Everglades Birds Are Talking. But Are We Listening?

Roseate Spoonbills in Florida Bay
Mac Stone

Roseate Spoonbills, Snowy Egrets, and White Ibis are not just beautiful and iconic inhabitants of the Everglades. They are important indicators of ecosystem health. Each year, Audubon Florida's Everglades Conservation Team evaluates population numbers and nesting data to understand the progress of Everglades restoration.

Audubon's scientists have finished evaluating the 2013 data. Our team is pleased to report that there were significant signs of progress for wading birds in the Everglades during this time.

Nesting efforts in 2013 were 57% higher than the average of the last three years. Over 48,200 wading bird nests were recorded.

The most encouraging data was from areas where restoration projects have improved freshwater flows. Early results from habitat impacted by the new C-111 Spreader Canal Western Project are providing hope for Florida's wading birds. 

The recently completed C-111 Spreader Canal Western Project created a nine mile hydraulic ridge that increases natural flows into Taylor Slough, a critical flow path that carries water through the heart of Everglades National Park and into Florida Bay. Data from the first year of operation suggests measurable improvement in Roseate Spoonbill habitat - one of Audubon's priority Atlantic Flyway species.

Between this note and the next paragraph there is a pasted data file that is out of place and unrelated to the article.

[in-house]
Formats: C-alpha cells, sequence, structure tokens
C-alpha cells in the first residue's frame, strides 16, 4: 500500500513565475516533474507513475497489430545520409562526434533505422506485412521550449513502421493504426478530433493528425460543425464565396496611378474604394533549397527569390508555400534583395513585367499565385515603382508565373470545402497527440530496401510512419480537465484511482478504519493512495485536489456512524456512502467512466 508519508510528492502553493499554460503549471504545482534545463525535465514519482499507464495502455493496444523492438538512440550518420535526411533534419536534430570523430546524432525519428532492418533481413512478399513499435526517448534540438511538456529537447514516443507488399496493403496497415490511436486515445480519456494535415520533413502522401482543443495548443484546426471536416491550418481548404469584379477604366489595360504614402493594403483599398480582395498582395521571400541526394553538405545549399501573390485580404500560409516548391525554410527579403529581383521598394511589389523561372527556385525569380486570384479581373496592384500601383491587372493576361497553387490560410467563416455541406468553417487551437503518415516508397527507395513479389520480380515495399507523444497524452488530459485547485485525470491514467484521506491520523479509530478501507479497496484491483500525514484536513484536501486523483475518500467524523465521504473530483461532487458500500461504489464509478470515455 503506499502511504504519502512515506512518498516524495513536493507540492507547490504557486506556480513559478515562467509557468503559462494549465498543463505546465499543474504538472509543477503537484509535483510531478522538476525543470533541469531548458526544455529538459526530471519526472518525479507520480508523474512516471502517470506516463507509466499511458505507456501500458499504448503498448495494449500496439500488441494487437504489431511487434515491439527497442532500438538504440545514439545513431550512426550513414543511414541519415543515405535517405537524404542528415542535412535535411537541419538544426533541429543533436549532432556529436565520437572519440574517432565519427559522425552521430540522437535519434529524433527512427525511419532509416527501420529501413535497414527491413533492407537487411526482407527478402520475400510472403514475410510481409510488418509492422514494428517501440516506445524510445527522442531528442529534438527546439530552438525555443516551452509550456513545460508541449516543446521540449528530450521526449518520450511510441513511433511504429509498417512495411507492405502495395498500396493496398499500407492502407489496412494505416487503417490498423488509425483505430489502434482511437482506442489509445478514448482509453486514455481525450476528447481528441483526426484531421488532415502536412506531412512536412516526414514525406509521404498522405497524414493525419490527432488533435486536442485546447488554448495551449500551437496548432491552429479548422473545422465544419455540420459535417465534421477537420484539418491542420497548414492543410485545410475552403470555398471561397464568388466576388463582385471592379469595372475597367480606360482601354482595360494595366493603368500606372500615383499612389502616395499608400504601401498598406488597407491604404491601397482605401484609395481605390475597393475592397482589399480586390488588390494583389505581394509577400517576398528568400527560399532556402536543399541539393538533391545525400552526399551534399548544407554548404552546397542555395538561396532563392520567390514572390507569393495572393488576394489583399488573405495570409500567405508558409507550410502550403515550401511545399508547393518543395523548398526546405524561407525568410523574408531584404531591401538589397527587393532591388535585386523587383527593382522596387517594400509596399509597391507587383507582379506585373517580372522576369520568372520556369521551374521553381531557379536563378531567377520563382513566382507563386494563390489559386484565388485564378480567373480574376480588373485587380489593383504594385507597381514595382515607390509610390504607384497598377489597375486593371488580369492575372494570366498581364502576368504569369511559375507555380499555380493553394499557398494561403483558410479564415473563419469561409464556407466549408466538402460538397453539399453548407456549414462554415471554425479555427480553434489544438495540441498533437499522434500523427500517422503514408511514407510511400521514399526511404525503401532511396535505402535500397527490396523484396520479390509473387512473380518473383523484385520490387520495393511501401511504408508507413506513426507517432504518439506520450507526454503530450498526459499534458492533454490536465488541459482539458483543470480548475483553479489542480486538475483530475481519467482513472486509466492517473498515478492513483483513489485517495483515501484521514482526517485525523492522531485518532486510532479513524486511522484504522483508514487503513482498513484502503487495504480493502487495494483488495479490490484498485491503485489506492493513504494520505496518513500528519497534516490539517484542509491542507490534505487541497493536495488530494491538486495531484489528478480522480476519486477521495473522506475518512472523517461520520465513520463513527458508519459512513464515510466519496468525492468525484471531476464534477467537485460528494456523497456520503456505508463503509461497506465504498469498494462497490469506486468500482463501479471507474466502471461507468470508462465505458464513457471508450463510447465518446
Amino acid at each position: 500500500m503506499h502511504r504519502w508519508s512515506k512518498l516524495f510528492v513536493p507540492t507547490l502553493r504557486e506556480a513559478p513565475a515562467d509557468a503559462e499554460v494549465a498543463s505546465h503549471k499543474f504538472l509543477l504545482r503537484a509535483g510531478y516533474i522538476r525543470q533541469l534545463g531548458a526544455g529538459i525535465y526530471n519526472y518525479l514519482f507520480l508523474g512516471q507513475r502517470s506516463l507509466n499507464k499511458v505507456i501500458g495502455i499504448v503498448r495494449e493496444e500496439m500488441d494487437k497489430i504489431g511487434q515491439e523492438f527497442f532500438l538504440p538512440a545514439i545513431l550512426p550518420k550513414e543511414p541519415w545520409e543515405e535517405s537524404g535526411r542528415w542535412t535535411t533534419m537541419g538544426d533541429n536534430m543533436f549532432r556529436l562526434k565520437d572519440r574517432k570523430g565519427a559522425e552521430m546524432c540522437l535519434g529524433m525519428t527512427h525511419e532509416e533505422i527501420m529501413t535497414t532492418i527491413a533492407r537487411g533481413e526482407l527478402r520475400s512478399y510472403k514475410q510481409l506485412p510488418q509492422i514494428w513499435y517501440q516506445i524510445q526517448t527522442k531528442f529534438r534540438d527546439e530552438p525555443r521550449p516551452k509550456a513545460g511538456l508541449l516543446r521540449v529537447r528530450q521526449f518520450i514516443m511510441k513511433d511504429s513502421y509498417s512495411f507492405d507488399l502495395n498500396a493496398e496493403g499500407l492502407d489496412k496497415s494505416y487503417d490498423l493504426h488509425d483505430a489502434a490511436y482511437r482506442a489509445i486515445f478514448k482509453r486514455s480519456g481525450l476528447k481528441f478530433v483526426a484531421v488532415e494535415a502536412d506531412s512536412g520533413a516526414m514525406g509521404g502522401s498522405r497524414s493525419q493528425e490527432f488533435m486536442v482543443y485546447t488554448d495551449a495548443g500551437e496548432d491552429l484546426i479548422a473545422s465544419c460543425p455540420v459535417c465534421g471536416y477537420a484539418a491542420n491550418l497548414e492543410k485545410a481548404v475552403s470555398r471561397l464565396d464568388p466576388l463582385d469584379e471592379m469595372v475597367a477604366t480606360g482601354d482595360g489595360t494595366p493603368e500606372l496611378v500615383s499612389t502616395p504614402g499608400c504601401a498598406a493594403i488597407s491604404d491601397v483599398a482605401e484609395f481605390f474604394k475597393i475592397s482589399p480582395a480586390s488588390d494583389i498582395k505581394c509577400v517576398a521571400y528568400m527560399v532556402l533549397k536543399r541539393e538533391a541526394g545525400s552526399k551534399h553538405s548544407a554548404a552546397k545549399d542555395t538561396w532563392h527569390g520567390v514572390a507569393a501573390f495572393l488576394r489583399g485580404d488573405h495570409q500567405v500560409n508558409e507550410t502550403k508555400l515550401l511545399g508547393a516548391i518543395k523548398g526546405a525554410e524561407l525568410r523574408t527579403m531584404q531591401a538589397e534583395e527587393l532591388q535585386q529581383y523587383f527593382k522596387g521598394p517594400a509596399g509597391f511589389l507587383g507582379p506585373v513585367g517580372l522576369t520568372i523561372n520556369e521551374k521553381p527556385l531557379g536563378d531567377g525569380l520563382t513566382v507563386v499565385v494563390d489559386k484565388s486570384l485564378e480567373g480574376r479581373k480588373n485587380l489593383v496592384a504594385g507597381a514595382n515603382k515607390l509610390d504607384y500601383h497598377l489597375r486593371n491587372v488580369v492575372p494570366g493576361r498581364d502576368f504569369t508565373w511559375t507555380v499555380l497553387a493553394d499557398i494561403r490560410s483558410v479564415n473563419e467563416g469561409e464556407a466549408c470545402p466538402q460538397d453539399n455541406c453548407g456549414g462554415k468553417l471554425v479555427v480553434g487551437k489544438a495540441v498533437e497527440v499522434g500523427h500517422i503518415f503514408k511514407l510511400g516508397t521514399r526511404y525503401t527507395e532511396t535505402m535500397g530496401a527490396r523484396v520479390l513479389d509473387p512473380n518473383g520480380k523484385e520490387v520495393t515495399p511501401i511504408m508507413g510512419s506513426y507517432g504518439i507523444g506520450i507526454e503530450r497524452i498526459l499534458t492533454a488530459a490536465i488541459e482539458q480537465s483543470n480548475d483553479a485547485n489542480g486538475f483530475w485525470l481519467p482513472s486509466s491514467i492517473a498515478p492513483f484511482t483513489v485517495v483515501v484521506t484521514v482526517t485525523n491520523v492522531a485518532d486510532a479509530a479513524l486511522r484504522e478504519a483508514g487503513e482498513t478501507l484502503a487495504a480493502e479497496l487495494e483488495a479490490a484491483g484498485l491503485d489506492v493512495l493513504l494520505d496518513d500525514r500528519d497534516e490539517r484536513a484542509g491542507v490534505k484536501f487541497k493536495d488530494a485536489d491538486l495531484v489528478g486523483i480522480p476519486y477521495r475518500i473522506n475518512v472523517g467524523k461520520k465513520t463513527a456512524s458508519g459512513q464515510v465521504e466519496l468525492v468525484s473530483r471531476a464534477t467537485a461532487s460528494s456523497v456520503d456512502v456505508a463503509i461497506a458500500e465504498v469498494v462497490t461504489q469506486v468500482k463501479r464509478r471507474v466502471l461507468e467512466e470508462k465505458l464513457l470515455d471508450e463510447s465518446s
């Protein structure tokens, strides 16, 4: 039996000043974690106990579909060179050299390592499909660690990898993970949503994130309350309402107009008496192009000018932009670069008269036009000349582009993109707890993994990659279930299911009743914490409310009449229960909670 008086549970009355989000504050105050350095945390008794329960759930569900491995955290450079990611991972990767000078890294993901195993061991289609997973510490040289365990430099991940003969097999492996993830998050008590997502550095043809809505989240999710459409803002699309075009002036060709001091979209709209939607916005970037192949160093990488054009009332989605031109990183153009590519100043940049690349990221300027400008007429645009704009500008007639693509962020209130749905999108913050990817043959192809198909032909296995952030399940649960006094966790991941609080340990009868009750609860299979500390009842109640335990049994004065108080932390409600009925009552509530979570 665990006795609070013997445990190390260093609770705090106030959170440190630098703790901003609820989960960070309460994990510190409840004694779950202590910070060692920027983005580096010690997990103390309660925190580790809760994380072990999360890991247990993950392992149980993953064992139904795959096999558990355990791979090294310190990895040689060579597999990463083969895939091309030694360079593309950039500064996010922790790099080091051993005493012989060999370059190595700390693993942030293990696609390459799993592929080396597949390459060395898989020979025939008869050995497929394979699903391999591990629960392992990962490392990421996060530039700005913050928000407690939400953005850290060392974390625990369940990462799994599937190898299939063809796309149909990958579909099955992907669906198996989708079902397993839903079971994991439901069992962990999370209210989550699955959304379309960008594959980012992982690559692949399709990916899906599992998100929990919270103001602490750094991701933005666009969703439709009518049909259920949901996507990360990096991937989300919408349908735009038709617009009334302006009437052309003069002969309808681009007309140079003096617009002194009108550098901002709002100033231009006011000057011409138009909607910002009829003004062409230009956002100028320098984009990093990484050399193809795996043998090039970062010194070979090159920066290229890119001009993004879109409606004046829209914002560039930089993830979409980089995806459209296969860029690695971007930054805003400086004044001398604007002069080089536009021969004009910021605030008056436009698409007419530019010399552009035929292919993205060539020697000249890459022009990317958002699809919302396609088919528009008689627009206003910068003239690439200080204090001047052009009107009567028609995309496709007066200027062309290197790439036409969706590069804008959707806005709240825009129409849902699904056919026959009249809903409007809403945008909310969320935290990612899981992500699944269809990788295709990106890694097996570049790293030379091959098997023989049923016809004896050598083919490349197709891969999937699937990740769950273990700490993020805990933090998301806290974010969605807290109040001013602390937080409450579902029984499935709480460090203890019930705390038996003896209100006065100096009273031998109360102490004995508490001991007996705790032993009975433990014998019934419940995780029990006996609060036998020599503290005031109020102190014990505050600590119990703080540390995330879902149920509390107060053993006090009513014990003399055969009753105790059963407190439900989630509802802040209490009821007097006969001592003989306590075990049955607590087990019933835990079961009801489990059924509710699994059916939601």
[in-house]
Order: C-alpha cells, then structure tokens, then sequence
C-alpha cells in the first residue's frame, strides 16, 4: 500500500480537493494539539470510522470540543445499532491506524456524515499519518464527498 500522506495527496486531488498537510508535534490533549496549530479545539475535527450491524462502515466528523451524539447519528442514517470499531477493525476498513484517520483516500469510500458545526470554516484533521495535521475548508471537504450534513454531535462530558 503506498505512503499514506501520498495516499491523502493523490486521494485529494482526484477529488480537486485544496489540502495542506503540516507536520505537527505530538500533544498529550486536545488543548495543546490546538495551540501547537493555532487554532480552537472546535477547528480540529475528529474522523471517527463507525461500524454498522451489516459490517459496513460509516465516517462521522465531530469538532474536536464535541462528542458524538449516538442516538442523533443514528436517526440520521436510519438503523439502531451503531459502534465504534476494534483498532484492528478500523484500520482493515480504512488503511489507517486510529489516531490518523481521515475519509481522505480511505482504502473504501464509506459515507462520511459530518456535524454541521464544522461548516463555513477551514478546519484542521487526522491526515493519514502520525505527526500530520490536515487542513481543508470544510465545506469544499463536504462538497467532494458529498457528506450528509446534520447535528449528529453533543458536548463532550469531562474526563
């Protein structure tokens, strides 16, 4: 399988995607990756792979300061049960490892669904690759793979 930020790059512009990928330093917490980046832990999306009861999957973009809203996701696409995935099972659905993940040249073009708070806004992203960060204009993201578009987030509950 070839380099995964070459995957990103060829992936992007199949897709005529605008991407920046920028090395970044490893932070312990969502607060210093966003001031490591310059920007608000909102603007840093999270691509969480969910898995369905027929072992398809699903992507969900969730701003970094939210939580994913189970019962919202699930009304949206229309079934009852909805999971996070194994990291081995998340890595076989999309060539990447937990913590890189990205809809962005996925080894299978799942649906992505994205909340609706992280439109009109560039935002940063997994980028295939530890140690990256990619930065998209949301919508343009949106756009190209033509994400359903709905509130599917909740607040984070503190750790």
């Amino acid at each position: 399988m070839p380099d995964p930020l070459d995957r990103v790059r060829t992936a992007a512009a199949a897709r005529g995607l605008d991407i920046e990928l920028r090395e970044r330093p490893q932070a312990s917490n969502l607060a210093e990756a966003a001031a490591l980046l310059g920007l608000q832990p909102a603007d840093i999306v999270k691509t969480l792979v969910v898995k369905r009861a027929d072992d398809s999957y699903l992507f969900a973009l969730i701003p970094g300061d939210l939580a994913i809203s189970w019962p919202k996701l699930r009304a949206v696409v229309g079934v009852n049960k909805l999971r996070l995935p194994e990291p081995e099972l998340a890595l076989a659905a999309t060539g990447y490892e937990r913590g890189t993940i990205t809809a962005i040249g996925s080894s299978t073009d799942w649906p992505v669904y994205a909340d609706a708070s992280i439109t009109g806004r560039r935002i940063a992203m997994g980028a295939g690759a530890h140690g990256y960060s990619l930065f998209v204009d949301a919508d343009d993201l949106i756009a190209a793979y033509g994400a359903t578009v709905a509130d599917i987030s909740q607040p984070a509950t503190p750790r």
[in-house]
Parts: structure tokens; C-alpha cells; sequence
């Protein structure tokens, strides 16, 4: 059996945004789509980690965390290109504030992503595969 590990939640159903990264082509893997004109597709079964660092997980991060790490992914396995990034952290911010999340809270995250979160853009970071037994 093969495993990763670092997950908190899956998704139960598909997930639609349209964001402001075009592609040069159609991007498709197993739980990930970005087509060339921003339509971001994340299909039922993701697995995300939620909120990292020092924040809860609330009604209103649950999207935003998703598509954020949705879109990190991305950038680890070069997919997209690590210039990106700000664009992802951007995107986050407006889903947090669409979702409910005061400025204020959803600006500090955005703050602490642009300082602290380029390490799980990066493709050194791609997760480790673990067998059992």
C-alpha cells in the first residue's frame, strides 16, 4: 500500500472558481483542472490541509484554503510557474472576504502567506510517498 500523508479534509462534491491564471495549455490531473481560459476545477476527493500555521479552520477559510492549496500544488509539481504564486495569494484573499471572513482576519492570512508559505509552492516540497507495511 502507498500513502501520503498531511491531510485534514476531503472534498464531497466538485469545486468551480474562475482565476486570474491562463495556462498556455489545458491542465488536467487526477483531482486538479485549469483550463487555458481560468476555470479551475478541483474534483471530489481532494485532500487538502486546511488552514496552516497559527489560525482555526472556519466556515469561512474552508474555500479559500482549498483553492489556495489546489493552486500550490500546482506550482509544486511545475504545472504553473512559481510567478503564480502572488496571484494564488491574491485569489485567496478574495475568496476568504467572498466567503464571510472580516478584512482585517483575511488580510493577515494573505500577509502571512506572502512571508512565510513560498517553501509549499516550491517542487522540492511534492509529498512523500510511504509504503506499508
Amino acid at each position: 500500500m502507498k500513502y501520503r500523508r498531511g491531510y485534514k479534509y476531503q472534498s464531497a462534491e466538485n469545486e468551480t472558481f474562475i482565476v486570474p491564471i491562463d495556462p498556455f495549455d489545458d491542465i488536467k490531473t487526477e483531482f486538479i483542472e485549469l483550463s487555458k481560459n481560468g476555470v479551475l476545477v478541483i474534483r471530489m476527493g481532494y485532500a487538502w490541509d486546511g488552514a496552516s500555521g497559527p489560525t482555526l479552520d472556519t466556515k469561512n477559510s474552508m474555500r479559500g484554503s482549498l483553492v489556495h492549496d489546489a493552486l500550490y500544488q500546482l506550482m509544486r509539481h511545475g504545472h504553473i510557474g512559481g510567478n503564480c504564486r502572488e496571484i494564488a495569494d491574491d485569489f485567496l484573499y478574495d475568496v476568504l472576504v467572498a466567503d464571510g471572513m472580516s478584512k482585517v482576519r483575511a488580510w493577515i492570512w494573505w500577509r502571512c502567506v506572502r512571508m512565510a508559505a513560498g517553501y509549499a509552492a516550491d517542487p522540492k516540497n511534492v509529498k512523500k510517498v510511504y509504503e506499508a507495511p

While restoration work is improving Everglades habitat, important work remains. Despite the positive 2013 nesting data, wading bird numbers are still well below restoration targets. Some species are doing better than others. Great Egrets and White Ibis have shown stable population growth, while populations of smaller birds like Little Blue Heron, Tricolored Heron, and Snowy Egrets have declined.

The future of Florida's wading birds are dependent on projects that restore the natural flow of freshwater to the Everglades. Audubon Florida is working to make sure that key restoration projects like the Central Everglades Planning Project and the next phase of the Tamiami Trail Bridge are implemented as quickly as possible. 

For more information, please download Audubon's latest Fact Sheet: 2013 Wading Bird Nesting in the EvergladesPlease feel free to print and share at your next Audubon Chapter meeting or community event.

Copyright  2013 National Audubon Society, Inc